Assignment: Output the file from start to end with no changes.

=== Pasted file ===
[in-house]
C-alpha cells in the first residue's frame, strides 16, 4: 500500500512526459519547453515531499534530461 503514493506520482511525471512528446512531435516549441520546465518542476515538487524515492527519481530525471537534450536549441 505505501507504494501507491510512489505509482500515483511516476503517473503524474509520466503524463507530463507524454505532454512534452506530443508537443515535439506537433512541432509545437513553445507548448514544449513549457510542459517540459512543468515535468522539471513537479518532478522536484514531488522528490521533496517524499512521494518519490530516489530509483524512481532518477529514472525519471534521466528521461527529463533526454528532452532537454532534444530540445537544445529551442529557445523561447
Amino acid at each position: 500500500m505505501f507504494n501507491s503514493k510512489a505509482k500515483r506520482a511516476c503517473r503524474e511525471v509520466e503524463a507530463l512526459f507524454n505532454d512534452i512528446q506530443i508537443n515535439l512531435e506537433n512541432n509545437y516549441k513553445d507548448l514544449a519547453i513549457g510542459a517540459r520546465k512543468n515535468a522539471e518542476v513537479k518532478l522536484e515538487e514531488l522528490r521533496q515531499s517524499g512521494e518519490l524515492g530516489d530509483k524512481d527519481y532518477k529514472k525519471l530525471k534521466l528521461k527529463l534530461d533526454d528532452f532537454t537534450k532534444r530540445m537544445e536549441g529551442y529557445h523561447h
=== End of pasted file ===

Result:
[in-house]
C-alpha cells in the first residue's frame, strides 16, 4: 500500500512526459519547453515531499534530461 503514493506520482511525471512528446512531435516549441520546465518542476515538487524515492527519481530525471537534450536549441 505505501507504494501507491510512489505509482500515483511516476503517473503524474509520466503524463507530463507524454505532454512534452506530443508537443515535439506537433512541432509545437513553445507548448514544449513549457510542459517540459512543468515535468522539471513537479518532478522536484514531488522528490521533496517524499512521494518519490530516489530509483524512481532518477529514472525519471534521466528521461527529463533526454528532452532537454532534444530540445537544445529551442529557445523561447
Amino acid at each position: 500500500m505505501f507504494n501507491s503514493k510512489a505509482k500515483r506520482a511516476c503517473r503524474e511525471v509520466e503524463a507530463l512526459f507524454n505532454d512534452i512528446q506530443i508537443n515535439l512531435e506537433n512541432n509545437y516549441k513553445d507548448l514544449a519547453i513549457g510542459a517540459r520546465k512543468n515535468a522539471e518542476v513537479k518532478l522536484e515538487e514531488l522528490r521533496q515531499s517524499g512521494e518519490l524515492g530516489d530509483k524512481d527519481y532518477k529514472k525519471l530525471k534521466l528521461k527529463l534530461d533526454d528532452f532537454t537534450k532534444r530540445m537544445e536549441g529551442y529557445h523561447h